"However, that's the way terrorists oftentimes do their surveillance -- by mixing in the pertinent information in a tourist tape environment," he said.
The apparent lack of communication between local authorities and federal authorities concerns Gibbons.
"We need to be concerned when there is a discrepency in information that is important for policy decisions to be made at federal and local levels," he said, noting that before 9/11 federal authorities were reluctant to share information that would jeopardize their cases.
"Now such information must be shared with our community leaders and police so they can decide how to react. That decision cannot be made in Washington, D.C.," he said.
Las Vegas Convention and Visitors Authority President Rossi Ralenkotter said that while there have been no credible terrorist threats, the casino and the tourism industry wouldn't sit on any information, as has been alleged.
"Our industry's credibility is on the line and we would not jeopardize our credibility with consumers by responding that way," Ralenkotter said. "We want the world to know (about potential dangers) and share with it that information."
LVCVA chairman Jim Gibson, who also is mayor of Henderson, said if "we ever do have information of a specific and credible threat, we will share it -- even if it means visitors decide to stay home as a result."
Gibson said the current incident "is at least the fourth time since Sept. 11" that Las Vegas has been the focus of a media frenzy based "more on rumor than fact."
"These reports serve only to engender fear among our visitors and the thousands of people who work and live here," he said.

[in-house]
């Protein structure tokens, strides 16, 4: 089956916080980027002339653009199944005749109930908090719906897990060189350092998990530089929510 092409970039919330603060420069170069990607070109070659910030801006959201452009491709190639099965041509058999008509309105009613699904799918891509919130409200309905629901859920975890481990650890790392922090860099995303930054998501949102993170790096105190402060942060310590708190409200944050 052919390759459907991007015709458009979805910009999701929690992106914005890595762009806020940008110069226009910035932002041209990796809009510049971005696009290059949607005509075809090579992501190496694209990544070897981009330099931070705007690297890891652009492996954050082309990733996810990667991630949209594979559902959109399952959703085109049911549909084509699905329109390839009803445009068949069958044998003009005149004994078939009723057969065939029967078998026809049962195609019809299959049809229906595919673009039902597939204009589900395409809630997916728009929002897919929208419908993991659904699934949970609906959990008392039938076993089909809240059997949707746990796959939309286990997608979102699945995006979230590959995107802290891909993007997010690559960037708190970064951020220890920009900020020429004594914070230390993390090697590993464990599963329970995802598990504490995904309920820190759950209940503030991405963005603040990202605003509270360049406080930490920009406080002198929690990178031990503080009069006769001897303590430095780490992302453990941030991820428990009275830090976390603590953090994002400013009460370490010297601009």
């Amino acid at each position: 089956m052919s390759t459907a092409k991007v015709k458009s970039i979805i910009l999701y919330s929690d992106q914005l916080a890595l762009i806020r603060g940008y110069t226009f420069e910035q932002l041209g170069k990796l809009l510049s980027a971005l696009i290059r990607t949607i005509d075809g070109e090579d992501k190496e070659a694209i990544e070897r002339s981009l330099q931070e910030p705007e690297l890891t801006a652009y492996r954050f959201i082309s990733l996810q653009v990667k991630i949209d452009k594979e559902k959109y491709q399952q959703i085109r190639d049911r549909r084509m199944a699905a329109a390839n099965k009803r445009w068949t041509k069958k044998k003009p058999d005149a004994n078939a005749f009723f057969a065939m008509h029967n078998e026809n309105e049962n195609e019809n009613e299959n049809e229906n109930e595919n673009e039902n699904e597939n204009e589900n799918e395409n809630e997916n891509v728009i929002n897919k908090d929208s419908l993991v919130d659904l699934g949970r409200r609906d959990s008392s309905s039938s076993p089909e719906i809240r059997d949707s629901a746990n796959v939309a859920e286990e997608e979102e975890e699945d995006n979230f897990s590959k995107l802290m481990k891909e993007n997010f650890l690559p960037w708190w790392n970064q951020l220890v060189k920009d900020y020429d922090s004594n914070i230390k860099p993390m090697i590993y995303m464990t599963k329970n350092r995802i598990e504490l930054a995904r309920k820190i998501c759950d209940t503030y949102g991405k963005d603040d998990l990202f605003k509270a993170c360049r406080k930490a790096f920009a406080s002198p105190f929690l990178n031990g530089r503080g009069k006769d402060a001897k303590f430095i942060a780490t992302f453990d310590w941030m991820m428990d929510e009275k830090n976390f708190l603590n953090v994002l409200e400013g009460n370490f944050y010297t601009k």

Clark County Emergency Manager Jim O'Brien said the resorts participate in high-profile public exercises that not only acknowledge the potential of a credible terrorism threat but also have worked hand-in-hand with 36 local emergency preparedness groups to be ready to respond to it.
"The resorts are taking security efforts very seriously," O'Brien said. "We have conducted exercises with several properties -- most notably the MGM and Bellagio. We have had huge training sessions."
He said there will be four exercises this fall downtown and on the Strip.
Last year, Clark County was host to one of the largest and most highly publicized terrorism training exercises since the 9/11 attacks, Operation Determined Promise, which simulated the release of bubonic plague on the Strip, definitely not a subject that would send tourists flocking to Las Vegas.
Las Vegas Emergency Manager Tim McAndrew said downtown hotel security forces work closely with city emergency management officials.
Neither said they had heard of the two videotapes before the first reports surfaced last year, but said that with their relationships with others in emergency services, they're confident they would have.
"This incident defies logic," McAndrew said. "Something is amiss with this whole story about how this went down."
Sun reporter Cy Ryan contributed to this story.